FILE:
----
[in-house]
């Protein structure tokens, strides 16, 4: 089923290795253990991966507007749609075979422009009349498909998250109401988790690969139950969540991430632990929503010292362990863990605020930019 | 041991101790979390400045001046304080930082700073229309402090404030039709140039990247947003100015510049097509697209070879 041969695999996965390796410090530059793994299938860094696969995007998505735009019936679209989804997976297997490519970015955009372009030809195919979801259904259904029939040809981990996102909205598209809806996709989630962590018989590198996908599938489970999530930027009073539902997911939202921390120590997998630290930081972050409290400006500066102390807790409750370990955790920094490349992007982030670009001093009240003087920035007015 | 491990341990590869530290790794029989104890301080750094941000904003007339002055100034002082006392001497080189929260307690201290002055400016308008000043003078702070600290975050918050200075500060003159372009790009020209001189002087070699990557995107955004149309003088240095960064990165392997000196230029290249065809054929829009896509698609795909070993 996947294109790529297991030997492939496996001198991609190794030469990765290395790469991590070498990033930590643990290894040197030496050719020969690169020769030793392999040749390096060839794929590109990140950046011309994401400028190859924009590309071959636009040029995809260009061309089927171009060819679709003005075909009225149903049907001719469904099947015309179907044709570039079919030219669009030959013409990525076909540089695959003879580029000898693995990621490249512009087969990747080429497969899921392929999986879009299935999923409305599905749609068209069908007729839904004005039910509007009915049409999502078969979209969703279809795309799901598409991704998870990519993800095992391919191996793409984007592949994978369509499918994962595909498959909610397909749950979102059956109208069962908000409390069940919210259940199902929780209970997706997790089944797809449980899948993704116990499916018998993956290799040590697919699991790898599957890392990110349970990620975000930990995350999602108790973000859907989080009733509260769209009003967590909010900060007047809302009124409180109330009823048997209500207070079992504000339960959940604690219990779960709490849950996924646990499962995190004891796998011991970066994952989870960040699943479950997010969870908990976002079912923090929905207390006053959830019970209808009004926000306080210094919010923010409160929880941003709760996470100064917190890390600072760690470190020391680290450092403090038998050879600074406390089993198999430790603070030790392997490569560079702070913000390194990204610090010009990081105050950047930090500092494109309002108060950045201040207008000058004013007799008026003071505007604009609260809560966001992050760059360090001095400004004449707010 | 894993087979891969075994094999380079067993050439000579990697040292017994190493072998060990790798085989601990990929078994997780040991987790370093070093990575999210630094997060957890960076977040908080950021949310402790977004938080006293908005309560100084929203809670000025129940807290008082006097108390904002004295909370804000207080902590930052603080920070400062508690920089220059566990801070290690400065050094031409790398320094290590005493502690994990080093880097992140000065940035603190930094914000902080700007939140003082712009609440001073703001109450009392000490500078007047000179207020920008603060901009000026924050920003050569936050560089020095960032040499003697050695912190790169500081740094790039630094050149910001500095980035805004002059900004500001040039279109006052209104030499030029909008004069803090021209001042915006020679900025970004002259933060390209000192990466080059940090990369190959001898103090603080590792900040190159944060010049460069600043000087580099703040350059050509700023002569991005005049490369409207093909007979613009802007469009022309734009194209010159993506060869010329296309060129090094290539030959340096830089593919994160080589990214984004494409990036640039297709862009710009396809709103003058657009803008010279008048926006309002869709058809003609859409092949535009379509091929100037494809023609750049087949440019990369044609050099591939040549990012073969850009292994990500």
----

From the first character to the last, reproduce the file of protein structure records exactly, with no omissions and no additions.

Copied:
[in-house]
């Protein structure tokens, strides 16, 4: 089923290795253990991966507007749609075979422009009349498909998250109401988790690969139950969540991430632990929503010292362990863990605020930019 | 041991101790979390400045001046304080930082700073229309402090404030039709140039990247947003100015510049097509697209070879 041969695999996965390796410090530059793994299938860094696969995007998505735009019936679209989804997976297997490519970015955009372009030809195919979801259904259904029939040809981990996102909205598209809806996709989630962590018989590198996908599938489970999530930027009073539902997911939202921390120590997998630290930081972050409290400006500066102390807790409750370990955790920094490349992007982030670009001093009240003087920035007015 | 491990341990590869530290790794029989104890301080750094941000904003007339002055100034002082006392001497080189929260307690201290002055400016308008000043003078702070600290975050918050200075500060003159372009790009020209001189002087070699990557995107955004149309003088240095960064990165392997000196230029290249065809054929829009896509698609795909070993 996947294109790529297991030997492939496996001198991609190794030469990765290395790469991590070498990033930590643990290894040197030496050719020969690169020769030793392999040749390096060839794929590109990140950046011309994401400028190859924009590309071959636009040029995809260009061309089927171009060819679709003005075909009225149903049907001719469904099947015309179907044709570039079919030219669009030959013409990525076909540089695959003879580029000898693995990621490249512009087969990747080429497969899921392929999986879009299935999923409305599905749609068209069908007729839904004005039910509007009915049409999502078969979209969703279809795309799901598409991704998870990519993800095992391919191996793409984007592949994978369509499918994962595909498959909610397909749950979102059956109208069962908000409390069940919210259940199902929780209970997706997790089944797809449980899948993704116990499916018998993956290799040590697919699991790898599957890392990110349970990620975000930990995350999602108790973000859907989080009733509260769209009003967590909010900060007047809302009124409180109330009823048997209500207070079992504000339960959940604690219990779960709490849950996924646990499962995190004891796998011991970066994952989870960040699943479950997010969870908990976002079912923090929905207390006053959830019970209808009004926000306080210094919010923010409160929880941003709760996470100064917190890390600072760690470190020391680290450092403090038998050879600074406390089993198999430790603070030790392997490569560079702070913000390194990204610090010009990081105050950047930090500092494109309002108060950045201040207008000058004013007799008026003071505007604009609260809560966001992050760059360090001095400004004449707010 | 894993087979891969075994094999380079067993050439000579990697040292017994190493072998060990790798085989601990990929078994997780040991987790370093070093990575999210630094997060957890960076977040908080950021949310402790977004938080006293908005309560100084929203809670000025129940807290008082006097108390904002004295909370804000207080902590930052603080920070400062508690920089220059566990801070290690400065050094031409790398320094290590005493502690994990080093880097992140000065940035603190930094914000902080700007939140003082712009609440001073703001109450009392000490500078007047000179207020920008603060901009000026924050920003050569936050560089020095960032040499003697050695912190790169500081740094790039630094050149910001500095980035805004002059900004500001040039279109006052209104030499030029909008004069803090021209001042915006020679900025970004002259933060390209000192990466080059940090990369190959001898103090603080590792900040190159944060010049460069600043000087580099703040350059050509700023002569991005005049490369409207093909007979613009802007469009022309734009194209010159993506060869010329296309060129090094290539030959340096830089593919994160080589990214984004494409990036640039297709862009710009396809709103003058657009803008010279008048926006309002869709058809003609859409092949535009379509091929100037494809023609750049087949440019990369044609050099591939040549990012073969850009292994990500």